The Canadian Credit Bureau Story

Jeff Evans

If you have ever taken out a loan, used a credit card or participated in a “buy now, pay later” offer, you will have a credit history. Your credit report contains personal information, credit information, banking information, public records (bankruptcies or credit related judgments against you), collection information, consumer statements and credit report inquiries.

Before 1970 there were about 150 regional credit bureaus that divided up the country, today there are really just 3 major bureaus:

Equifax Canada Inc.
Transunion of Canada Inc.
Northern Credit Bureaus

Credit bureaus make money by selling your information to potential lenders and have been known to make mistakes as is inevitable when dealing with millions of consumers. It is important to know what your credit report says about you and to make sure that your credit report is actually accurate and reflects your history. Mistaken identity has been known to occur in instances where individuals have similar names or birthdays.

You can receive your credit report in the mail for free, or online for a small fee. It is a good idea to review your reports annually even if you’re not looking for financing, just to ensure everything is in check. If you do find discrepancies, make changes promptly but be warned it can sometimes take a month for the changes to be made and to show up on your reports.

The top factors that make your score lower:

  1. There are too many consumer finance company accounts on your credit report. Having too much available credit can hurt your score. If you have several consumer accounts try to consolidate those balances and close the accounts.
  2. Your account balances are too high. As a rule of thumb keep your credit card balances below 35% of the available limit. High balances ongoing will negatively affect your credit score.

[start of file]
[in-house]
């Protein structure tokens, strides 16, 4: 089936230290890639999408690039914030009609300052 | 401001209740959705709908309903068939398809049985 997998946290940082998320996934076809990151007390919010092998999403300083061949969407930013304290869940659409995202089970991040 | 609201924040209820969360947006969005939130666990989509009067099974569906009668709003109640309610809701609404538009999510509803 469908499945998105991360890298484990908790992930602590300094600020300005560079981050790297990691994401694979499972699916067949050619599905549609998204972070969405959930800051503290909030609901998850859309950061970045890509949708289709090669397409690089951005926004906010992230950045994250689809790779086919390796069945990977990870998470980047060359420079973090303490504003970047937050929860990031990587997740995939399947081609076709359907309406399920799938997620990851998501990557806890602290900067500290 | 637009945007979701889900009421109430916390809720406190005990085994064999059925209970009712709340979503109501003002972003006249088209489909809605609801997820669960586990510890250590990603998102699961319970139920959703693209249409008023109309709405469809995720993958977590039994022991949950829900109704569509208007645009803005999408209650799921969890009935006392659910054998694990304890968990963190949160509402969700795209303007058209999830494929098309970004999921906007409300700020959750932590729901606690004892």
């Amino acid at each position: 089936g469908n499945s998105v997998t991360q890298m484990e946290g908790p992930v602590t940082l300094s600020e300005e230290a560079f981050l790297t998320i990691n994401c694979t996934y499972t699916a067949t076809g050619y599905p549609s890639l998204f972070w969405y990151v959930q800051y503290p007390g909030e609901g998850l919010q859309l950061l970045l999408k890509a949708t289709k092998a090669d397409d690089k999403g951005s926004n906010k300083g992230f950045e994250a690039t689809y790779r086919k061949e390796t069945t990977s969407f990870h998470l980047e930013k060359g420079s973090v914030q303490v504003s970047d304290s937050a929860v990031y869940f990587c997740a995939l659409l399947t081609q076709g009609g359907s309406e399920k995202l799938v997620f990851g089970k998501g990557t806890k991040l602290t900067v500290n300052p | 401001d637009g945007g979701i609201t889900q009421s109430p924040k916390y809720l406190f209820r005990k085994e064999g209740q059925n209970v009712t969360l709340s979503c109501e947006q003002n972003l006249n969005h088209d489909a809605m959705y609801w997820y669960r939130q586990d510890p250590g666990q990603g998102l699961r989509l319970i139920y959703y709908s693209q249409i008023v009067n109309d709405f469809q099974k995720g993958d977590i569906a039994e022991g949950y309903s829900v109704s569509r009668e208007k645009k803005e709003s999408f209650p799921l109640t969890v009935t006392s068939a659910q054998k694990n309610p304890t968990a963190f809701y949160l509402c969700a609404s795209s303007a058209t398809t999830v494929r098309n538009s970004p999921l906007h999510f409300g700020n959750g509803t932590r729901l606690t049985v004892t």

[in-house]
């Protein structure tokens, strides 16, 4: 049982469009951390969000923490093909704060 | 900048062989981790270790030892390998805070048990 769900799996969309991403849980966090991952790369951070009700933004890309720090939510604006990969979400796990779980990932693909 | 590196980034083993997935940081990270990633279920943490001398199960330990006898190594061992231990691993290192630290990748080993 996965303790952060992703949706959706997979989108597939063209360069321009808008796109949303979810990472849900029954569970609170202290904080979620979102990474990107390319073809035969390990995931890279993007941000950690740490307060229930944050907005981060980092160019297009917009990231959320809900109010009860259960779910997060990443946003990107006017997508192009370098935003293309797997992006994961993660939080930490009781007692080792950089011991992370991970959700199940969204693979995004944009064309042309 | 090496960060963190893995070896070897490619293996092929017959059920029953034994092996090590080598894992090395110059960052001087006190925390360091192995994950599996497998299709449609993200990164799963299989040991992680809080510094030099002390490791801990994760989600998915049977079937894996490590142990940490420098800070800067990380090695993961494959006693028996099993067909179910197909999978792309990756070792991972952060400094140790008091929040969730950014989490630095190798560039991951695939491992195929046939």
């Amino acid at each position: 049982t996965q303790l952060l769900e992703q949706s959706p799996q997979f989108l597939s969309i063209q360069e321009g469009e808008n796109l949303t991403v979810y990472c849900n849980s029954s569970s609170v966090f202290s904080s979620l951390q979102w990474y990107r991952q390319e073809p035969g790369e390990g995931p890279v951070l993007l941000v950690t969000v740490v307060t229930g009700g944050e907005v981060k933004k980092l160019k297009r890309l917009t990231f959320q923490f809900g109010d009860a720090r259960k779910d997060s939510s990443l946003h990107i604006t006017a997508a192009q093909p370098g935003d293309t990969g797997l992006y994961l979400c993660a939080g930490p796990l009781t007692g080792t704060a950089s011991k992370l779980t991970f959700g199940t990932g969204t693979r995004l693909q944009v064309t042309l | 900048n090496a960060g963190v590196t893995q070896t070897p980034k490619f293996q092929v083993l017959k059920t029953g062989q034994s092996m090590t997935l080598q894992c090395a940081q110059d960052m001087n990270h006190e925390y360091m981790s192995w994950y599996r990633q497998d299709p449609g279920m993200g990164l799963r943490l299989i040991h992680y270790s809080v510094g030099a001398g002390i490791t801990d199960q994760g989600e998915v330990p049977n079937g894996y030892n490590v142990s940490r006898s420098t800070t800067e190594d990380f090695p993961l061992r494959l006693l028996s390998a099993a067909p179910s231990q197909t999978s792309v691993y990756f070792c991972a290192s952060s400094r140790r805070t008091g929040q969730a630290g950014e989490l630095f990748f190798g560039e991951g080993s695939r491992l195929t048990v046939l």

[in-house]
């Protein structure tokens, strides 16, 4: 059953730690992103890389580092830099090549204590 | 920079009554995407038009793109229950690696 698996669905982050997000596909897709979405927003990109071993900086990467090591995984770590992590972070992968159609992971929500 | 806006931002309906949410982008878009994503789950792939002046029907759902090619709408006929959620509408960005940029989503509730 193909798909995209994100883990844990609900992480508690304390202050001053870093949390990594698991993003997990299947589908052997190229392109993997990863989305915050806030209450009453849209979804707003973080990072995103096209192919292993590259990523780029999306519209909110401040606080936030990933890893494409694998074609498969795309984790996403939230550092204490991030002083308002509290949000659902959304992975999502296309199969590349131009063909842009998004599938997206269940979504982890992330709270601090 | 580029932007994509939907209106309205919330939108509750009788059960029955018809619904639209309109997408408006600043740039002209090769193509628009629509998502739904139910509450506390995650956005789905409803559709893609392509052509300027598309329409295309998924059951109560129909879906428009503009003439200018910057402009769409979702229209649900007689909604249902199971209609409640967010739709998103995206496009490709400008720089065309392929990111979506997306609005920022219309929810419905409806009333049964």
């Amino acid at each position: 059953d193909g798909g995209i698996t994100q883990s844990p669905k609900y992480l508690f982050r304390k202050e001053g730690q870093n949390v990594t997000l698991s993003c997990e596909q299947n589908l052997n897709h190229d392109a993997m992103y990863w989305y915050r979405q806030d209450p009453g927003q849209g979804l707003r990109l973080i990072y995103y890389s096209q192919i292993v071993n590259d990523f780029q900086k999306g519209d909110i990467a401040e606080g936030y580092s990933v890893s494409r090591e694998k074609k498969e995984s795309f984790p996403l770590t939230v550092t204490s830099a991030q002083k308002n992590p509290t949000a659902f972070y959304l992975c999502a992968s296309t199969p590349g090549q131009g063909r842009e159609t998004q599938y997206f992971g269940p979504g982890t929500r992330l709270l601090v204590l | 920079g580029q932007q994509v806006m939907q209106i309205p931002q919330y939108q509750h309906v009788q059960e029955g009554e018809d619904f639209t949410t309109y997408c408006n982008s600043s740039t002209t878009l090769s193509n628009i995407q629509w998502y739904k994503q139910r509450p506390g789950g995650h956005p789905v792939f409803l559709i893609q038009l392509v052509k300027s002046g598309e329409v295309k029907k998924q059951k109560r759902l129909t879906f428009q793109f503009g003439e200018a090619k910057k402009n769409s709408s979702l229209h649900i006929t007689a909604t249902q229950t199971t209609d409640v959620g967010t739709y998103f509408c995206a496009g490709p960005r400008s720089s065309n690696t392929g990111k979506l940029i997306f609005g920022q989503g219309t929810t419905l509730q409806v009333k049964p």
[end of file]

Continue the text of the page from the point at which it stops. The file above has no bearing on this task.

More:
3. There is not enough recent revolving account information on your credit report. Using your credit cards regularly is an important part of building healthy credit.
  4. There have been multiple lending institutions pulling credit reports on you. This is part of the advantage of using a Mortgage Broker; we pull one credit report and then go to several lenders vs. having several lenders each pulling your credit bureau.

Tips to improve your credit rating:

  1. Always pay your bills on time. (The payment of utility bills such as phone, cable and electricity are not recoded in your credit report, however some cell phone companies may report late payments.)
  2. Pay Debts as quickly as possible.
  3. Don’t go over the credit limit on your credit cards.
  4. Don’t make too many credit applications (use a Mortgage broker!). Your score doesn’t change if you personally make credit inquiries.
  5. Contact creditors if you’re having trouble making payments and work out solutions.
  6. Read the statements you receive from your credit card company carefully. Keep yourself up-to-date with any changes or fee increases.

Get a copy of your credit report from all three credit-reporting agencies at least once a year and make sure they’re in order.

Author: Jeff Evans

I am a mortgage broker, hair salon owner, squash player, student, and husband, aspiring to do good for people.

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